Stephen Collins Foster Biography - online book

A Biography Of America's Folk-Song Composer By Harold Vincent Milligan

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TRAGEDY                                91
New York. I have examined carefully at least a score of these "reminiscences" published in various periodi­cals during the last fifty years, and have found little in any of them worthy of credence, while many of them are obviously imaginary.
One evidence of their falsity is the fact that a large number of them were copied obviously one from another, sometimes word for word. This is a. striking character­istic of much of the literature about Foster. Not only are the same anecdotes repeated, but the very language of the originator of each story is perpetuated from year to year.
Each writer proclaims himself "Steve's only friend on earth," but if they could all have been assembled to­gether, they would have made a goodly company. The unappreciated genius has been stock in trade for ro­mancers the world over, and the temptation to make literary capital out of the friendless wanderer whose songs of home and mother had touched the world's heart was too strong to be resisted. "Loving music, he heard none; with a loving nature, he wandered the Bowery and saw no face he knew." "The most familiar sounds he heard were his own songs, the least familiar sight a friendly face." By these, and similar statements, have the journalists sought to bring out the "high lights" of his story.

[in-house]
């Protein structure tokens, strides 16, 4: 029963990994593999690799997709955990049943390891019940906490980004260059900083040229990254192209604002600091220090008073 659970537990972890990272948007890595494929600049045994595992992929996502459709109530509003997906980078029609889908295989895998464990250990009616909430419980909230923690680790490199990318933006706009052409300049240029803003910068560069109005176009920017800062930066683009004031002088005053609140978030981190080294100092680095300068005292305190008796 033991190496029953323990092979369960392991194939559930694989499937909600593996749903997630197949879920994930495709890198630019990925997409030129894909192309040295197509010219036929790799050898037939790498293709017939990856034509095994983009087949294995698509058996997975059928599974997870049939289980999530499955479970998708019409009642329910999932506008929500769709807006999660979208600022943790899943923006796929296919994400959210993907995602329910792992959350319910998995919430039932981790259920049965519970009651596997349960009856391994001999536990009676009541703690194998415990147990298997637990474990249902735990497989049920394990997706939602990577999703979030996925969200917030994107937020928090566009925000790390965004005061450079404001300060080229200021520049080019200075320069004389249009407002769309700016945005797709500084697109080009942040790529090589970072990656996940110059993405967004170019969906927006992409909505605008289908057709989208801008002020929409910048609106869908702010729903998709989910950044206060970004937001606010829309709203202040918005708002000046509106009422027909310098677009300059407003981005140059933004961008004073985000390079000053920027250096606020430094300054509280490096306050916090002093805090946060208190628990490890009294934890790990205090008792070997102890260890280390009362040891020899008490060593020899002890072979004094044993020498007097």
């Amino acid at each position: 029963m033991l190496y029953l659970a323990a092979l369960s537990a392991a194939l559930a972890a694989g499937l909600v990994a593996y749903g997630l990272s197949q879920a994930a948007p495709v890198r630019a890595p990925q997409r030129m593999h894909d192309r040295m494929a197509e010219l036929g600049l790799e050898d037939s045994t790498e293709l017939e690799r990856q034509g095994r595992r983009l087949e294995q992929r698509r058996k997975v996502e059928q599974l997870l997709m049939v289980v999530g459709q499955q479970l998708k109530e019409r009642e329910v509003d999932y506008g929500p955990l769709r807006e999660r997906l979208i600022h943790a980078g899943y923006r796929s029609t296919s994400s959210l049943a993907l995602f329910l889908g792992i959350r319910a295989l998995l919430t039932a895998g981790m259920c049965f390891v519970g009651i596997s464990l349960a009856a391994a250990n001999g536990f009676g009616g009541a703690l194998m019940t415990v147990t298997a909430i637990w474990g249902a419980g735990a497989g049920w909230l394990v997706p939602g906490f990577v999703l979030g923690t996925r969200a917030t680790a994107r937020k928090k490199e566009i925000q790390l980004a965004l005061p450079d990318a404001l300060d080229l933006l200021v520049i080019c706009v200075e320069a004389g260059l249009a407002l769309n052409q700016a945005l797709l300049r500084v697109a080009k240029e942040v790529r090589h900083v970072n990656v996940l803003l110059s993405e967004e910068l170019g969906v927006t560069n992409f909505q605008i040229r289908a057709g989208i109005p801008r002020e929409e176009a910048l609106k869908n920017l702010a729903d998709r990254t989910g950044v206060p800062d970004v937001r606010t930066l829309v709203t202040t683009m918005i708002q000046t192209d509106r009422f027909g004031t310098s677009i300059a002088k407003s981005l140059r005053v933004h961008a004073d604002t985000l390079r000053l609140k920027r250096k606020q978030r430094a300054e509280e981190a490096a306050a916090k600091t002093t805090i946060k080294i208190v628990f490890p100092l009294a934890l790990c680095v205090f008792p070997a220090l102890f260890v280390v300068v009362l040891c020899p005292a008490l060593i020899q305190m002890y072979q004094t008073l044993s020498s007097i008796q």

A "reminiscence" which was reprinted frequently was written by George Birdseye. This article, with but slight changes in the wording, went on its way for many years from newspaper to magazine. Sometimes the re­print was acknowledged, usually it was put forth as some­thing new. Several copies of the Birdseye story, clipped from various periodicals, are included in Morrison Foster's papers; on the margin of one of them is the com­ment, "This fellow is evidently a fraud. M.F."
There is pathos enough in the reality, without painting \ the picture in any darker colors than need be. Stephen's 1 last days in New York were miserable enough in all







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